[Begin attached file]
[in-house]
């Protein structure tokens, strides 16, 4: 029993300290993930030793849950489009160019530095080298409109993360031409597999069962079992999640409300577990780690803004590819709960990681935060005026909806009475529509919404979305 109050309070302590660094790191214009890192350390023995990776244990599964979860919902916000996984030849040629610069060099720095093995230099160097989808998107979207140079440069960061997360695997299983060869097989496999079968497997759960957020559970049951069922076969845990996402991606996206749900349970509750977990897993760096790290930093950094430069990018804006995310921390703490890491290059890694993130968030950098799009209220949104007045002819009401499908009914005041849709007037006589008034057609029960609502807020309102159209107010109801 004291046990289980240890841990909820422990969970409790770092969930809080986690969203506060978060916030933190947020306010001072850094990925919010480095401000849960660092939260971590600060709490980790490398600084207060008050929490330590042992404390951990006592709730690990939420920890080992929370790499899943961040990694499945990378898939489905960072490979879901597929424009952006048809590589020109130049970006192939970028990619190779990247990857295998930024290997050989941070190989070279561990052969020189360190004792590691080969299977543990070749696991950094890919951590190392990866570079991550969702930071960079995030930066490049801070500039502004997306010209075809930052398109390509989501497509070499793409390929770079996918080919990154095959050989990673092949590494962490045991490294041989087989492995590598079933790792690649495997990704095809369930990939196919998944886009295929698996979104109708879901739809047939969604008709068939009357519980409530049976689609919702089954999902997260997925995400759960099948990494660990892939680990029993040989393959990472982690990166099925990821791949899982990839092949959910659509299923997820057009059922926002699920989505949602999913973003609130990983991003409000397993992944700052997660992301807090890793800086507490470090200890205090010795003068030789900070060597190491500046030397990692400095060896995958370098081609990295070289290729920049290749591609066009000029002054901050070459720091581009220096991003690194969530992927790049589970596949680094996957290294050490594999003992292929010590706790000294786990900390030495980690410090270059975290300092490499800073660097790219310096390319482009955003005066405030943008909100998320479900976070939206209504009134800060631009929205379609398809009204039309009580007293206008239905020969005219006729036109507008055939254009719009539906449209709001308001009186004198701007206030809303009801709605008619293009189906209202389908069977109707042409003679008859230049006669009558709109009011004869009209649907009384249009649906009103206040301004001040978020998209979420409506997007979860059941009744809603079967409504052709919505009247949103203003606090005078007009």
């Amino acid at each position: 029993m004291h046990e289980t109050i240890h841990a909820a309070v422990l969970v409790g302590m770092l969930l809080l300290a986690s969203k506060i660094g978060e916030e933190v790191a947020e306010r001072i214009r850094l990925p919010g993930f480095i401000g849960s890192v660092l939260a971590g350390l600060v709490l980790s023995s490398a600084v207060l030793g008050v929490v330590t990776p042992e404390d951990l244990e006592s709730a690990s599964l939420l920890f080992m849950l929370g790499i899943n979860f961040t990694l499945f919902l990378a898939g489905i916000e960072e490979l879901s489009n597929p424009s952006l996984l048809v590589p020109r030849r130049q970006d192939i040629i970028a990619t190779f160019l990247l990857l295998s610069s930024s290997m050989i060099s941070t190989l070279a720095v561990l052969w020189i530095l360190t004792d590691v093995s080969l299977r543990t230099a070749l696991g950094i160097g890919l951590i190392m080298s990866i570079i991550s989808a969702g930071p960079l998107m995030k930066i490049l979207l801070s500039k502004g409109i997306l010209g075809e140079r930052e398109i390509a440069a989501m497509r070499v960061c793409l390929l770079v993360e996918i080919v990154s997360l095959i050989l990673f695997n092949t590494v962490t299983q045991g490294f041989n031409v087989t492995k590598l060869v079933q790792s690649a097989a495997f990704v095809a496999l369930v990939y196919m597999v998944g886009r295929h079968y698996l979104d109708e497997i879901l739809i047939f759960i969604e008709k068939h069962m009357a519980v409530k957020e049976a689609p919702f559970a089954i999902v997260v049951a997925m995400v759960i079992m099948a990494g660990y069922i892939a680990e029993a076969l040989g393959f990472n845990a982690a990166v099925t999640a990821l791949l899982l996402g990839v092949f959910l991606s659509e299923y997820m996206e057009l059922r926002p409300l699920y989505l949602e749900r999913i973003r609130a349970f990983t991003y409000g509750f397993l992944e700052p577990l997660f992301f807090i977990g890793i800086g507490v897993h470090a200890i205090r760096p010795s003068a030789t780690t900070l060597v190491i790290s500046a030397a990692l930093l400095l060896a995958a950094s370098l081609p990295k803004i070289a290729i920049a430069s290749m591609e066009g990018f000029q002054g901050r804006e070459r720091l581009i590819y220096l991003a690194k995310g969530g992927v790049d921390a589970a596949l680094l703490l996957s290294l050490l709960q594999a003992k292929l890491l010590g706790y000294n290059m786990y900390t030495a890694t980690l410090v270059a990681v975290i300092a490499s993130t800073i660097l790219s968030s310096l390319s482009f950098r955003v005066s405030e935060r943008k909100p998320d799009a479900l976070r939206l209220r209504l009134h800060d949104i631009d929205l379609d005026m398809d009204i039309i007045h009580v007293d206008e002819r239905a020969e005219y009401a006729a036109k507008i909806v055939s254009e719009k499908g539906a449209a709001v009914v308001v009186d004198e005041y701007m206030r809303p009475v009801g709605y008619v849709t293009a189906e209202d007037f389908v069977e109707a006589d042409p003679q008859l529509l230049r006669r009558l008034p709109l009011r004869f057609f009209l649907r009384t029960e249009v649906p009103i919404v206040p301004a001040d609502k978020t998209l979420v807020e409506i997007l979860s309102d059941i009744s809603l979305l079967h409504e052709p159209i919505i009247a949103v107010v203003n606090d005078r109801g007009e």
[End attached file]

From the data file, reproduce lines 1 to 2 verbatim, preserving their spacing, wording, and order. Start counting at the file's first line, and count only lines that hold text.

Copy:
[in-house]
């Protein structure tokens, strides 16, 4: 029993300290993930030793849950489009160019530095080298409109993360031409597999069962079992999640409300577990780690803004590819709960990681935060005026909806009475529509919404979305 109050309070302590660094790191214009890192350390023995990776244990599964979860919902916000996984030849040629610069060099720095093995230099160097989808998107979207140079440069960061997360695997299983060869097989496999079968497997759960957020559970049951069922076969845990996402991606996206749900349970509750977990897993760096790290930093950094430069990018804006995310921390703490890491290059890694993130968030950098799009209220949104007045002819009401499908009914005041849709007037006589008034057609029960609502807020309102159209107010109801 004291046990289980240890841990909820422990969970409790770092969930809080986690969203506060978060916030933190947020306010001072850094990925919010480095401000849960660092939260971590600060709490980790490398600084207060008050929490330590042992404390951990006592709730690990939420920890080992929370790499899943961040990694499945990378898939489905960072490979879901597929424009952006048809590589020109130049970006192939970028990619190779990247990857295998930024290997050989941070190989070279561990052969020189360190004792590691080969299977543990070749696991950094890919951590190392990866570079991550969702930071960079995030930066490049801070500039502004997306010209075809930052398109390509989501497509070499793409390929770079996918080919990154095959050989990673092949590494962490045991490294041989087989492995590598079933790792690649495997990704095809369930990939196919998944886009295929698996979104109708879901739809047939969604008709068939009357519980409530049976689609919702089954999902997260997925995400759960099948990494660990892939680990029993040989393959990472982690990166099925990821791949899982990839092949959910659509299923997820057009059922926002699920989505949602999913973003609130990983991003409000397993992944700052997660992301807090890793800086507490470090200890205090010795003068030789900070060597190491500046030397990692400095060896995958370098081609990295070289290729920049290749591609066009000029002054901050070459720091581009220096991003690194969530992927790049589970596949680094996957290294050490594999003992292929010590706790000294786990900390030495980690410090270059975290300092490499800073660097790219310096390319482009955003005066405030943008909100998320479900976070939206209504009134800060631009929205379609398809009204039309009580007293206008239905020969005219006729036109507008055939254009719009539906449209709001308001009186004198701007206030809303009801709605008619293009189906209202389908069977109707042409003679008859230049006669009558709109009011004869009209649907009384249009649906009103206040301004001040978020998209979420409506997007979860059941009744809603079967409504052709919505009247949103203003606090005078007009």